“That’s the wrong type of paint you know?”
By Kate Hadley-Boyd
The most attractive point of going to view “The Lady in the Van” is the starring of Maggie Smith. The film is based off of the Alan Bennett novel, and both delve into the unlikely relationship between Miss Shepherd and Mr. Bennett, played by Alex Jennings. A similar character to previous Smith roles, the making of Miss Shepherd is portrayed immediately as stubborn and selfish.
Nevertheless, the direction of Nicholas Hytner left the film with a phenomenal air of mystery. It begins in the pitch black, with a crash, a scream and then the scene of a quivering Maggie Smith at the wheel of a bloodstained van. Yet no matter how shocked the audience feels, there is a sudden sense of defence on her side. An accident, a passerby, a scary bribe – these were all thoughts, floating in the mind thereafter – because it was Maggie Smith. For Smith to have a character that actually kills? Oh no, not possible; the mind does not compute that. The mind continues to pander this train of thought throughout the film. But no matter how many mysteries were thrown onto the big screen, the audience’s main concern is always placed on the health and well being of Miss Shepherd. She is “dying, probably”, after all.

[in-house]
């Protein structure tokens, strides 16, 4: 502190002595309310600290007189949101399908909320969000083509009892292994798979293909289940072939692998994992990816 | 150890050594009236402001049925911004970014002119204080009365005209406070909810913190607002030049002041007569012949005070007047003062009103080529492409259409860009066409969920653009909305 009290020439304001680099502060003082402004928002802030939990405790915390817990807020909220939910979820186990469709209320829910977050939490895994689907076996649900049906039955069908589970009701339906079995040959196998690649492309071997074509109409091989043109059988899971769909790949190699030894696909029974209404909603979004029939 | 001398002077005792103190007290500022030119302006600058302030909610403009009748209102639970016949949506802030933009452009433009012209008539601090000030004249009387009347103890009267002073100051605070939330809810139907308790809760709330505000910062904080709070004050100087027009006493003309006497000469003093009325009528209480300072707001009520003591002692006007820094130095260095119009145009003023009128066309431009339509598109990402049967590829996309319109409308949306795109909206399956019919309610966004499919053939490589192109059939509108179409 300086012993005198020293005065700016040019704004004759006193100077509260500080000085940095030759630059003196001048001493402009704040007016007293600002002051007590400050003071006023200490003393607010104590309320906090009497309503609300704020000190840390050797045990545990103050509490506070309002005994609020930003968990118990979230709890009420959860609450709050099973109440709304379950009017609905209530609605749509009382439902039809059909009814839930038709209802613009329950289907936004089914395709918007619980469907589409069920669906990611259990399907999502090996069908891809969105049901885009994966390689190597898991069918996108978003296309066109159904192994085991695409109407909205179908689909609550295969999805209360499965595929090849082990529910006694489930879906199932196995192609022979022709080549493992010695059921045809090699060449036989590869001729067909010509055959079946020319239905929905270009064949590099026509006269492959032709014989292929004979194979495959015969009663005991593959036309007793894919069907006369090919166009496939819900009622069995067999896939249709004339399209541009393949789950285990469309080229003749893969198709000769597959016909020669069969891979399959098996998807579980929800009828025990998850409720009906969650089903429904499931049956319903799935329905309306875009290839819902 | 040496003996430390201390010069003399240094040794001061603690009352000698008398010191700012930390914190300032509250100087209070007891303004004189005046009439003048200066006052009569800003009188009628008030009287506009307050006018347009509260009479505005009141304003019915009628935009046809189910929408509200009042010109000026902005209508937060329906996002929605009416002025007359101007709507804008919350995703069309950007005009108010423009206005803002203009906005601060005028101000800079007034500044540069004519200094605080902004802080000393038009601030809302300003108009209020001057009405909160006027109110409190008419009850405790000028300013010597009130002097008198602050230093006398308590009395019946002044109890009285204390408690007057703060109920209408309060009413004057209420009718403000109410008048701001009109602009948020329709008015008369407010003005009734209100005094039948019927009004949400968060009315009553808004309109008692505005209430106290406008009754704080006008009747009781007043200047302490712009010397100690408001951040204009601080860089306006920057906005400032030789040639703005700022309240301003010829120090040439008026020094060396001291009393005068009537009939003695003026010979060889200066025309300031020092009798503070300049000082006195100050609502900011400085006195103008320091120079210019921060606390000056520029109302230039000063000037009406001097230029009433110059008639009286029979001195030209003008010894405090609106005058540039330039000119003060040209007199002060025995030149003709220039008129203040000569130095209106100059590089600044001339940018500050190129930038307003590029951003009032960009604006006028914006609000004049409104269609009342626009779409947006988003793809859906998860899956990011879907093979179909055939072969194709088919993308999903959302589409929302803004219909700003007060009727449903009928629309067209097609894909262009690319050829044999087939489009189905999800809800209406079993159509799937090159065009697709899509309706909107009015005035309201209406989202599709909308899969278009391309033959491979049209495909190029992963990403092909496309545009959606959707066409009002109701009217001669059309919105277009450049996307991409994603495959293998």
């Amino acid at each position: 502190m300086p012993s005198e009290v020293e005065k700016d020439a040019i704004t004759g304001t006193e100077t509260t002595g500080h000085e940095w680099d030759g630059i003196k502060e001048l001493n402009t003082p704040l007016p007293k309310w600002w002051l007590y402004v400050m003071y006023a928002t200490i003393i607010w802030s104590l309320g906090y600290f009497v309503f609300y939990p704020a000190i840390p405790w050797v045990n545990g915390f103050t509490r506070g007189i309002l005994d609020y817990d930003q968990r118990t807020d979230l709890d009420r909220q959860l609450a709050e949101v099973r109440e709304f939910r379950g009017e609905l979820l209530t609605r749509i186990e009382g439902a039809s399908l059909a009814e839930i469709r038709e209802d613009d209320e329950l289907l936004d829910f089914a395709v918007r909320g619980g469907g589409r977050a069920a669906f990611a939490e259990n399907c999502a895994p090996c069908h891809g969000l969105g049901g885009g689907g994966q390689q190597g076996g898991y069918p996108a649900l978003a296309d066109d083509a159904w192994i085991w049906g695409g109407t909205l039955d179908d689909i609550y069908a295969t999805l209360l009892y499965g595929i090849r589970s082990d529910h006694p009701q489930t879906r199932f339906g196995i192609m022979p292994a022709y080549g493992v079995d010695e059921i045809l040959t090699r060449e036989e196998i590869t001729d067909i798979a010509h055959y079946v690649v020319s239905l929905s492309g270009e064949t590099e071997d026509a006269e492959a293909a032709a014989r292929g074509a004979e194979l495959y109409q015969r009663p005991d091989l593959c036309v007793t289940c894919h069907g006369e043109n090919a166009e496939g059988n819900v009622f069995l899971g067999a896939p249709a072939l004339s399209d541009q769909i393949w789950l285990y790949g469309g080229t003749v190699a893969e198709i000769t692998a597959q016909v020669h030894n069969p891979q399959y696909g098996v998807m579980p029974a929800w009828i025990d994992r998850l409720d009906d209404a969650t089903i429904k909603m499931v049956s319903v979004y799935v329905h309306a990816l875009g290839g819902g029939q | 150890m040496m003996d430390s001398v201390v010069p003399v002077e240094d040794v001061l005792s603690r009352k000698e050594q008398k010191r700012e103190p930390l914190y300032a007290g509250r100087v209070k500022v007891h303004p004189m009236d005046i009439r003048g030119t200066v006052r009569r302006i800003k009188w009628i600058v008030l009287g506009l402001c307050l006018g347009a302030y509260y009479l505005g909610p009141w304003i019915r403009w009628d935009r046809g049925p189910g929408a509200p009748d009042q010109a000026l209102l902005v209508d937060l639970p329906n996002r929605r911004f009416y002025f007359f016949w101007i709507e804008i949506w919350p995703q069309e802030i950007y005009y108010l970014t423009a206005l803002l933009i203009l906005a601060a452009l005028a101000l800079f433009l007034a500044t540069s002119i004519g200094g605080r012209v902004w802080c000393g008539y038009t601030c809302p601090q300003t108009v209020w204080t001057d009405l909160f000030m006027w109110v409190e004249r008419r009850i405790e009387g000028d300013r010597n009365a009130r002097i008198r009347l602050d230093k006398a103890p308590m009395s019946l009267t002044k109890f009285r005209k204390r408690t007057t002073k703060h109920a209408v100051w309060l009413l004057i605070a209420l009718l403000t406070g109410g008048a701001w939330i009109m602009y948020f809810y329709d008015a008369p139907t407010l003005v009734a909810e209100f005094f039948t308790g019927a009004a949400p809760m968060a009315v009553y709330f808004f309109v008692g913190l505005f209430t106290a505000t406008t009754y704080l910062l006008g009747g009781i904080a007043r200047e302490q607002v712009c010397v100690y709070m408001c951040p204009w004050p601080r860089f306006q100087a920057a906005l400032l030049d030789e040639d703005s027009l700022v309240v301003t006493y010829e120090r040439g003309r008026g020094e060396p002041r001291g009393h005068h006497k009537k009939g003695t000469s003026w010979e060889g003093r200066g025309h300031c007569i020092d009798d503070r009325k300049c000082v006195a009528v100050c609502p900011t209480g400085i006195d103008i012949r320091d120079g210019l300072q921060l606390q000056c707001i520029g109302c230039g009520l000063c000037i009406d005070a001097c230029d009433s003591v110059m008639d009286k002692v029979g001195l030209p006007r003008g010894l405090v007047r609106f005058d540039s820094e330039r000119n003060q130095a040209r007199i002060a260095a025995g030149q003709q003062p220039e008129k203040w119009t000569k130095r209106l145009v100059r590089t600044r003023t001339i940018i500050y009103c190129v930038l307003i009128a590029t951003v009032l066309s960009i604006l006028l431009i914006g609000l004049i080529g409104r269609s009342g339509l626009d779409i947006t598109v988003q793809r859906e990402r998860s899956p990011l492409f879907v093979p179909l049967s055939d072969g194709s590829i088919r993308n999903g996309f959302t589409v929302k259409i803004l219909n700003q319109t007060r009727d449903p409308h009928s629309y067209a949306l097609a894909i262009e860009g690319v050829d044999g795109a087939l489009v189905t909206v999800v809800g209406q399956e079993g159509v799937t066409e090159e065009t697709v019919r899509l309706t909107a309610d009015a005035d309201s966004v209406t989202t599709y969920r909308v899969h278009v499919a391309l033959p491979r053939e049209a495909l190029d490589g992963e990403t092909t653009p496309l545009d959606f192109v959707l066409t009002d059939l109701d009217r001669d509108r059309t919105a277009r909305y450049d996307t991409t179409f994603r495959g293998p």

The comedy reveals how a wealthy society comes to terms with an almost, practically homeless old woman living right outside their homes. It shows the gradual acceptance of Miss Shepherd, as well as her gradual acceptance of charitable acts and most of all, music.
The most shocking scenes of “The Lady in the Van” however, are the violent ones. Trailers for this film show the hilarious, happy side but there are still moments of pure shock and worry, when a strange man appears and starts threatening Miss Shepherd and taking her money. Let’s also not forget the other strange man in a really nice house by the seaside which Miss Shepherd seems to somewhat trust.
Although strange and slightly confusing, “The Lady in the Van” is a hooking film which reels the audience in. Never mind Harry Potter, and forget Downton Abbey. The real question lies at what else is there to know about the mysterious lady who lives in the yellow-painted van.
Lady in the Van has sold out at the Macrobert Arts Centre, so be sure to check their website and get your tickets faster next time, and also see what else is coming up!